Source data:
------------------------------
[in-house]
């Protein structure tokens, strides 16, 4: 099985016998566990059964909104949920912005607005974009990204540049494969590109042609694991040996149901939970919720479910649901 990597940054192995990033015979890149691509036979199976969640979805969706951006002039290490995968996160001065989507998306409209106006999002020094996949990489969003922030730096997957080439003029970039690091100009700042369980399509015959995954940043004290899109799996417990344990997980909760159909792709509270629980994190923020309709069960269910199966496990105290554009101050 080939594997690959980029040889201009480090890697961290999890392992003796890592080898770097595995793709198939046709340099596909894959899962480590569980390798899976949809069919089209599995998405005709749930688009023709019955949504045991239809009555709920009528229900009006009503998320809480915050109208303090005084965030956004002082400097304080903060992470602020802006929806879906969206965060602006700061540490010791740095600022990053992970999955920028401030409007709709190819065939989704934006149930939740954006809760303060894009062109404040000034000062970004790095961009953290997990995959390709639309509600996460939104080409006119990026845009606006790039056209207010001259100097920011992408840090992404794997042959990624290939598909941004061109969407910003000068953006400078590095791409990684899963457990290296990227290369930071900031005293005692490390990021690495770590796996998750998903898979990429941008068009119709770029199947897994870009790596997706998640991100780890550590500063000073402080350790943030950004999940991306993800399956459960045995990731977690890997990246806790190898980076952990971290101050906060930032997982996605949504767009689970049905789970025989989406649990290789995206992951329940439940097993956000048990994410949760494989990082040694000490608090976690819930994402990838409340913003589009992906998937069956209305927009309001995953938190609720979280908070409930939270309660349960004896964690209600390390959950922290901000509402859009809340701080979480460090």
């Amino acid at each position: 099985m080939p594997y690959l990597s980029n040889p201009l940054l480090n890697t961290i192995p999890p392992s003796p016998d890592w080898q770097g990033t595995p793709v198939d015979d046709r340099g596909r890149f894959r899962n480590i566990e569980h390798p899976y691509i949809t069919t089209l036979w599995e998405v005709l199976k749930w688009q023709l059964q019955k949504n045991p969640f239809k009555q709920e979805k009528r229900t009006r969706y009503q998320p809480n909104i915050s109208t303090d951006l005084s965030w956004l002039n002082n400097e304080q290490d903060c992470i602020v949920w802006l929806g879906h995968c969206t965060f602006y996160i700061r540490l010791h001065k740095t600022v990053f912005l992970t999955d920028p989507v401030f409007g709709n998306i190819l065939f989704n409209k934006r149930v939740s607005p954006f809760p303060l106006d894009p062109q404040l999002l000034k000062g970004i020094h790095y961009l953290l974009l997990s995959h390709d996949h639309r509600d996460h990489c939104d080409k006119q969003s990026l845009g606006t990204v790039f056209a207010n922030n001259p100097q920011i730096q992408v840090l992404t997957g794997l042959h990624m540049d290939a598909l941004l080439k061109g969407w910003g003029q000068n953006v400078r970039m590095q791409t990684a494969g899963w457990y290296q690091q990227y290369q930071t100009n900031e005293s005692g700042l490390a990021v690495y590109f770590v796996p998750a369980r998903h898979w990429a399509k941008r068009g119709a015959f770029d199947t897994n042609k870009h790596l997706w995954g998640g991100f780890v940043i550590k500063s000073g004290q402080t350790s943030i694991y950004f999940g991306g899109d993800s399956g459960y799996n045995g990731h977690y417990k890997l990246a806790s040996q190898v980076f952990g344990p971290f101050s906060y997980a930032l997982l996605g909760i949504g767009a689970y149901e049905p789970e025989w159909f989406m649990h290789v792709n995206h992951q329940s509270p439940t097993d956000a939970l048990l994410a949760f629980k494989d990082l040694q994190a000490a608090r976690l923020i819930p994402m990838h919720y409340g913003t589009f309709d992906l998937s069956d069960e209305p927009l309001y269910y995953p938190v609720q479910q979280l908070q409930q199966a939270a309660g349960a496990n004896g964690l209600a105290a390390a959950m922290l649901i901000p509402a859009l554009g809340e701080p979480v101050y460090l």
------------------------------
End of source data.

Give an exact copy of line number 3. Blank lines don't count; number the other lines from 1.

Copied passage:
């Amino acid at each position: 099985m080939p594997y690959l990597s980029n040889p201009l940054l480090n890697t961290i192995p999890p392992s003796p016998d890592w080898q770097g990033t595995p793709v198939d015979d046709r340099g596909r890149f894959r899962n480590i566990e569980h390798p899976y691509i949809t069919t089209l036979w599995e998405v005709l199976k749930w688009q023709l059964q019955k949504n045991p969640f239809k009555q709920e979805k009528r229900t009006r969706y009503q998320p809480n909104i915050s109208t303090d951006l005084s965030w956004l002039n002082n400097e304080q290490d903060c992470i602020v949920w802006l929806g879906h995968c969206t965060f602006y996160i700061r540490l010791h001065k740095t600022v990053f912005l992970t999955d920028p989507v401030f409007g709709n998306i190819l065939f989704n409209k934006r149930v939740s607005p954006f809760p303060l106006d894009p062109q404040l999002l000034k000062g970004i020094h790095y961009l953290l974009l997990s995959h390709d996949h639309r509600d996460h990489c939104d080409k006119q969003s990026l845009g606006t990204v790039f056209a207010n922030n001259p100097q920011i730096q992408v840090l992404t997957g794997l042959h990624m540049d290939a598909l941004l080439k061109g969407w910003g003029q000068n953006v400078r970039m590095q791409t990684a494969g899963w457990y290296q690091q990227y290369q930071t100009n900031e005293s005692g700042l490390a990021v690495y590109f770590v796996p998750a369980r998903h898979w990429a399509k941008r068009g119709a015959f770029d199947t897994n042609k870009h790596l997706w995954g998640g991100f780890v940043i550590k500063s000073g004290q402080t350790s943030i694991y950004f999940g991306g899109d993800s399956g459960y799996n045995g990731h977690y417990k890997l990246a806790s040996q190898v980076f952990g344990p971290f101050s906060y997980a930032l997982l996605g909760i949504g767009a689970y149901e049905p789970e025989w159909f989406m649990h290789v792709n995206h992951q329940s509270p439940t097993d956000a939970l048990l994410a949760f629980k494989d990082l040694q994190a000490a608090r976690l923020i819930p994402m990838h919720y409340g913003t589009f309709d992906l998937s069956d069960e209305p927009l309001y269910y995953p938190v609720q479910q979280l908070q409930q199966a939270a309660g349960a496990n004896g964690l209600a105290a390390a959950m922290l649901i901000p509402a859009l554009g809340e701080p979480v101050y460090l």